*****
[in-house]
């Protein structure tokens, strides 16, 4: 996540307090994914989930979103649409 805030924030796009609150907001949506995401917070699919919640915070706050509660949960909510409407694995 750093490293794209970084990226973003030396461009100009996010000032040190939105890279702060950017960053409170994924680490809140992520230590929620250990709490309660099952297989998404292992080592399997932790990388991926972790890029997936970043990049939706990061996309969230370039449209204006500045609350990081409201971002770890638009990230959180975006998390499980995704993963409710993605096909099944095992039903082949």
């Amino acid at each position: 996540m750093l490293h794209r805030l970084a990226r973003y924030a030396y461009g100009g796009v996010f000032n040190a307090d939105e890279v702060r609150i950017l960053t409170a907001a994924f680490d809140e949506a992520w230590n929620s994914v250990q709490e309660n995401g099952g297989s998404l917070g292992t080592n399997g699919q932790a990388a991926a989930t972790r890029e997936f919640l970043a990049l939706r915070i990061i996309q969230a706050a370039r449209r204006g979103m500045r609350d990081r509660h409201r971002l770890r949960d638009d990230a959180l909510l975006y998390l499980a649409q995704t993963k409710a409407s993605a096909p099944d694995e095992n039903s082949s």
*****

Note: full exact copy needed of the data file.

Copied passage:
[in-house]
């Protein structure tokens, strides 16, 4: 996540307090994914989930979103649409 805030924030796009609150907001949506995401917070699919919640915070706050509660949960909510409407694995 750093490293794209970084990226973003030396461009100009996010000032040190939105890279702060950017960053409170994924680490809140992520230590929620250990709490309660099952297989998404292992080592399997932790990388991926972790890029997936970043990049939706990061996309969230370039449209204006500045609350990081409201971002770890638009990230959180975006998390499980995704993963409710993605096909099944095992039903082949």
């Amino acid at each position: 996540m750093l490293h794209r805030l970084a990226r973003y924030a030396y461009g100009g796009v996010f000032n040190a307090d939105e890279v702060r609150i950017l960053t409170a907001a994924f680490d809140e949506a992520w230590n929620s994914v250990q709490e309660n995401g099952g297989s998404l917070g292992t080592n399997g699919q932790a990388a991926a989930t972790r890029e997936f919640l970043a990049l939706r915070i990061i996309q969230a706050a370039r449209r204006g979103m500045r609350d990081r509660h409201r971002l770890r949960d638009d990230a959180l909510l975006y998390l499980a649409q995704t993963k409710a409407s993605a096909p099944d694995e095992n039903s082949s």